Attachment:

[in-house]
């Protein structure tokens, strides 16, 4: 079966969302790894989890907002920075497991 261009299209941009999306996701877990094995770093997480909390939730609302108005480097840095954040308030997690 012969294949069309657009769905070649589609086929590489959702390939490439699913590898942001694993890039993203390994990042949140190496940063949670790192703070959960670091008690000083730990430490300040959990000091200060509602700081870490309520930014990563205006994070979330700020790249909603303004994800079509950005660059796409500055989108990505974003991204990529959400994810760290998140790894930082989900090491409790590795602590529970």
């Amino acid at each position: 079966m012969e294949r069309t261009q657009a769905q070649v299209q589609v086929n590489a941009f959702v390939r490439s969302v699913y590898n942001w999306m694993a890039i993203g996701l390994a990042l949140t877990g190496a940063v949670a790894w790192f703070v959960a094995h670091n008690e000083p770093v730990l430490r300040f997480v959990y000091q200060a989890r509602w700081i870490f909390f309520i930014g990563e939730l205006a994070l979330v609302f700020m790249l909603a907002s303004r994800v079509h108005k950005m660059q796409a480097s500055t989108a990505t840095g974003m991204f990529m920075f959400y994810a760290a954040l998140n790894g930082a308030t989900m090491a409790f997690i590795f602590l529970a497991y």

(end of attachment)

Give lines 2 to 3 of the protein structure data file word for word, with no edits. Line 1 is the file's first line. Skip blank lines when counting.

């Protein structure tokens, strides 16, 4: 079966969302790894989890907002920075497991 261009299209941009999306996701877990094995770093997480909390939730609302108005480097840095954040308030997690 012969294949069309657009769905070649589609086929590489959702390939490439699913590898942001694993890039993203390994990042949140190496940063949670790192703070959960670091008690000083730990430490300040959990000091200060509602700081870490309520930014990563205006994070979330700020790249909603303004994800079509950005660059796409500055989108990505974003991204990529959400994810760290998140790894930082989900090491409790590795602590529970």
């Amino acid at each position: 079966m012969e294949r069309t261009q657009a769905q070649v299209q589609v086929n590489a941009f959702v390939r490439s969302v699913y590898n942001w999306m694993a890039i993203g996701l390994a990042l949140t877990g190496a940063v949670a790894w790192f703070v959960a094995h670091n008690e000083p770093v730990l430490r300040f997480v959990y000091q200060a989890r509602w700081i870490f909390f309520i930014g990563e939730l205006a994070l979330v609302f700020m790249l909603a907002s303004r994800v079509h108005k950005m660059q796409a480097s500055t989108a990505t840095g974003m991204f990529m920075f959400y994810a760290a954040l998140n790894g930082a308030t989900m090491a409790f997690i590795f602590l529970a497991y």